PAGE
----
Whenever I officiate a wedding, I feel all the more confident that things will work out if I know that the couple is already living together.
This is not what you normally hear from a minister.
But it’s true, and I think the trend is better for society.
Bible-quoters would be shocked. What about morality?
In the movie Sophie’s Choice, Meryl Streep beds down with a long-time friend, and when he suggests that they go to live in the South — in his home state of Virginia — she thinks they’re going to live together. The young fellow is aghast. He says, we can’t live together! He explains, “These people are Christians!”
But–here’s an interesting piece of information–these states where people think themselves the “most religious” (the South and the Bible Belt) have a divorce rate higher than the national average!
Indiana, Iowa, Kansas, Alabama, Arkansas, Georgia, Kentucky, Louisiana, Mississippi, North Carolina, Oklahoma, Tennessee, Texas and Virginia! All of them! Higher than the national average of divorce. And highest in the nation — Arkansas, Alabama, Kentucky and Oklahoma!
Only South Carolina and Maryland (among Southern states) have a rate lower than the national average of 9.2% divorces per 1.000 men and 1,000 women, according to the U.S. Census Bureau.
By contrast, the state that many church-goers deride as morally rudderless — California — falls well below the national average for divorce! Perhaps this lower rate is due to how heavily Catholic the state is. But it’s also the location of Hollywood and San Francisco and Berkeley and all of the other liberal sites mocked by fundamentalists.
What may we conclude?
In places like the Bible Belt and the South where there is a stricter social code of not living together until married, more marriages fail than in a place like profligate California!
I’ve heard it said, and I think this is the key to understanding the situation: “You really don’t know another person until you live together.” The surprise of so many couples who were “being good” for the sake of their religious standard is that, “being good” might have worked against staying married! How many couples have a traditional courtship, get engaged, get married, only to find they are incompatible once they start living together?
What is the hang-up, after all, about living together before marriage?
Critics automatically fly into exaggeration: Young people will be copulating like rabbits!
There is a problem with young women winding up pregnant and abandoned. But that problem is not attendant to living together. That is a problem of ignorance. It is known from research in the lives of female teenagers, that many regard intercourse as “a rite of maturity.” Going all the way (they think) means they are now grown up.
Further, it is a problem of ignorance — about birth control. I have heard from black teenage girls that boys don’t use a condom during sex because if they did, it means the boy really doesn’t love you.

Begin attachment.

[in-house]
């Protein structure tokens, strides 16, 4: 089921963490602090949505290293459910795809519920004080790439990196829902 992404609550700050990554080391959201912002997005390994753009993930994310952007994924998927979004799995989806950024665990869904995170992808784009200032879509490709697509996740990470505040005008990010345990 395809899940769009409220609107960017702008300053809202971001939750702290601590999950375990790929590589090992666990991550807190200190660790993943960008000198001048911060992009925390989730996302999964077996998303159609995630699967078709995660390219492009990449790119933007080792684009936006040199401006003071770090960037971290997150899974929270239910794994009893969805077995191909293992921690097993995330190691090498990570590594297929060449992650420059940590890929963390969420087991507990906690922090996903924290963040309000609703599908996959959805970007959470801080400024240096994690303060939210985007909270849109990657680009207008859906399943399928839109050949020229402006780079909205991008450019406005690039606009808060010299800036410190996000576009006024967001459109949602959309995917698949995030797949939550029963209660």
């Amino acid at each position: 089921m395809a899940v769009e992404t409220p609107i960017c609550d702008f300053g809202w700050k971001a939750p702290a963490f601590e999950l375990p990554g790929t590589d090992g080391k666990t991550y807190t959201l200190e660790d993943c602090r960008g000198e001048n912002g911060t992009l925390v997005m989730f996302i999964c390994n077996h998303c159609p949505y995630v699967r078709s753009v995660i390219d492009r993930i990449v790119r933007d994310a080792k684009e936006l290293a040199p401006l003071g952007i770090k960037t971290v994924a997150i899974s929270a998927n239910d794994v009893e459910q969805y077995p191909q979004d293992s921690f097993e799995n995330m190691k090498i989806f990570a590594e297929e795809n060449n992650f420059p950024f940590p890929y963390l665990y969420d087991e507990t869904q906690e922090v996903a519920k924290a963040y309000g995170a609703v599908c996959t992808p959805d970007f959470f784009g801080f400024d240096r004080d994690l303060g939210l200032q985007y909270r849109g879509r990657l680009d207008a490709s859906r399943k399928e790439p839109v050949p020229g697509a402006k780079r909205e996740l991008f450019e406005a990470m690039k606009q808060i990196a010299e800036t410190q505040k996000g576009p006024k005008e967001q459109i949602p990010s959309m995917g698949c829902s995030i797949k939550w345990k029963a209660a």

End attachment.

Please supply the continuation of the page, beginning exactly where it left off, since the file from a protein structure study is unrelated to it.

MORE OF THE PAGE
None of this is about living together. This is a problem of ignorance — about what it means to be an adult, about what it means to be in love, about birth-control…
Living together is something else. It becomes clear as soon as bills begin arriving. If only one of the two persons is left to take care of the rent, utilities, food and phone — that relationship clarifies quickly.
But what about the morality of the situation? What about the Bible? What about sex outside of marriage?
The Bible is not much help on matters of marriage. That’s because the Scriptures were written in an age when marriage wasn’t about being partners. It wasn’t about mutuality — it was about men being the boss — literally, the owner of the wife and children.
For the woman, virginity wasn’t about morality. It was about property! She was the husband’s property — as was her child. If she became pregnant from someone other than her husband, the horror wasn’t a matter of immorality. The horror was a matter of — damaged merchandise! The woman wasn’t totally the man’s possession, anymore. Somebody else had interfered. Disputes over paternity would arise. Who owned the child?
Far from morality, these concerns are as crude as a society can be!
The 7th Commandment — thou shalt not commit adultery — was addressed not to wayward women, but to men. All of the commandments are addressed to a male audience. Coveting (No. 10) was something that was done against a neighbor’s wife. The caution is directed not towards women but men. The commandments are not for the purpose of moral purity. They are for the purpose of maintaining peace among the men in a community. Commandments 7, 8 and 10 are meant to prevent disputes over property, whether the property be a donkey or land or a woman.
Modern expectations of mutuality in marriage did not exist at the time of the Bible. There is no assumption today as there was years ago that the wife would “obey” the husband. That word is more & more being removed from today’s marriage vows. Even the traditional gesture of the father “giving away” the bride (a vestige of her being the father’s property), I change in the ceremony to the father “blessing” the marriage.
There is expression in the Scriptures about women being modest, and about both men and women avoiding sexual licentiousness. But these are standards for an entire lifetime, not just for premarital conduct. These issues normally occur not when a couple is living together but when they are not living together. They are too immature for self-restraint.
To assume that a couple living together is immodest is a monstrous prejudice about their lives. It assumes they haven’t talked, they haven’t gotten to know one another, they haven’t taken seriously a decision like moving in.
These are all qualities of decision-making and mutuality that are needed for marriage itself to work.
And if the couple tries, and they discover that living together doesn’t work — better to learn that before marriage!